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Volume 6 No. 266

Media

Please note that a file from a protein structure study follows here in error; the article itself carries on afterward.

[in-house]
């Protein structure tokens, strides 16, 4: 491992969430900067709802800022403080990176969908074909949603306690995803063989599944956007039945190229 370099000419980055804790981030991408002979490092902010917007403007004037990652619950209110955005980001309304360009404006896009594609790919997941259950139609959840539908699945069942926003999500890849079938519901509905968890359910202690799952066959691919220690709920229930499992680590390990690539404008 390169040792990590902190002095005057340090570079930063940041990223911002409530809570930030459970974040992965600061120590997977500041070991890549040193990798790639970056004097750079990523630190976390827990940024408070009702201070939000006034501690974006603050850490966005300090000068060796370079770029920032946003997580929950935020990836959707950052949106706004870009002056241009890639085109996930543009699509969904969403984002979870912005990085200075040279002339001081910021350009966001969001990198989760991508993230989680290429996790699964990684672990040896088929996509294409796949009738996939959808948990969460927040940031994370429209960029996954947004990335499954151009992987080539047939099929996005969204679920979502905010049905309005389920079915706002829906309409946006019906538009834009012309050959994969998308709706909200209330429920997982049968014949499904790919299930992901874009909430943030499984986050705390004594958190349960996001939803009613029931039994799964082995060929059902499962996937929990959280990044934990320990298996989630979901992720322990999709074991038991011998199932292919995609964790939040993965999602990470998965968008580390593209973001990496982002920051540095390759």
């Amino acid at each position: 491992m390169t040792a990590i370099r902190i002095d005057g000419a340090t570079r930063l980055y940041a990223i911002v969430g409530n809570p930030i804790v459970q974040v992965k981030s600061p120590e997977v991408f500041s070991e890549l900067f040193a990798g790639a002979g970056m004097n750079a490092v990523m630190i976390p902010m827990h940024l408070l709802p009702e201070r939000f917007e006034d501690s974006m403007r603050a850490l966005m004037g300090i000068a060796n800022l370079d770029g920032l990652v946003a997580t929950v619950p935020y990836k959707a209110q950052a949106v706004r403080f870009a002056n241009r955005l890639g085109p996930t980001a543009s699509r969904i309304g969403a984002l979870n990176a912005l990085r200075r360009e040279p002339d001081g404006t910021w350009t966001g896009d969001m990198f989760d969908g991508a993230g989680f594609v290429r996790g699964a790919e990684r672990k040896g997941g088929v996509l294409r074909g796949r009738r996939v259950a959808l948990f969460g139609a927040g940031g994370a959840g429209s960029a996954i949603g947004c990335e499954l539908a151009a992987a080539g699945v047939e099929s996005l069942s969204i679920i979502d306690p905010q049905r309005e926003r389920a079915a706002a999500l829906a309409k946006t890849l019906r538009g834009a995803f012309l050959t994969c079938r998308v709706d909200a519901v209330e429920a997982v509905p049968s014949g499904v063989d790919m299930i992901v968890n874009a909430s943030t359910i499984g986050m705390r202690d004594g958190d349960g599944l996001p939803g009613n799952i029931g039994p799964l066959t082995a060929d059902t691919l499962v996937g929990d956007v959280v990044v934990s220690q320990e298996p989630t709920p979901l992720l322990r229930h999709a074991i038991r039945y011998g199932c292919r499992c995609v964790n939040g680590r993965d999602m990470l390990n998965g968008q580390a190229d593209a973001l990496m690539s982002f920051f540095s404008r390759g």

An assessment of the near-£4.5B ($6.3B) committed to Premier League clubs for live U.K. televising of their matches from '19‑22 "can be assisted by adapting a famous old quip: reports of football's bubble bursting are greatly exaggerated," according to David Conn of the London GUARDIAN. This £4.464B ($6.25B) to 20 football clubs, "on which Sky and BT Sport will aim to make profits by charging supporters subscriptions," is approximately £500M ($699.9M) less than the record £5.14B ($7.19B) the two broadcasters paid last time for the '16-19 rights. But it "does not look like the beginning of the end for the money feast" for clubs, their owners, managers, players and agents, "which they have been served up for 25 years" by making supporters pay to watch football on TV. The agreements put the new deal at around 90% of the current £5.14B deal, with two remaining packages to be sold. These two are experimental, "seemingly designed to attract an internet platform:" all 10 matches on the fixture list can be broadcast simultaneously, four different times per season. Talk of the "bubble bursting" overlooks that these concluded sales are only for U.K. broadcast. Overseas rights sales are "still to be sealed, in a global village whose populations are engaging with ever-increasing interest in the English top flight's spectacle of multinational stars" (GUARDIAN, 2/14).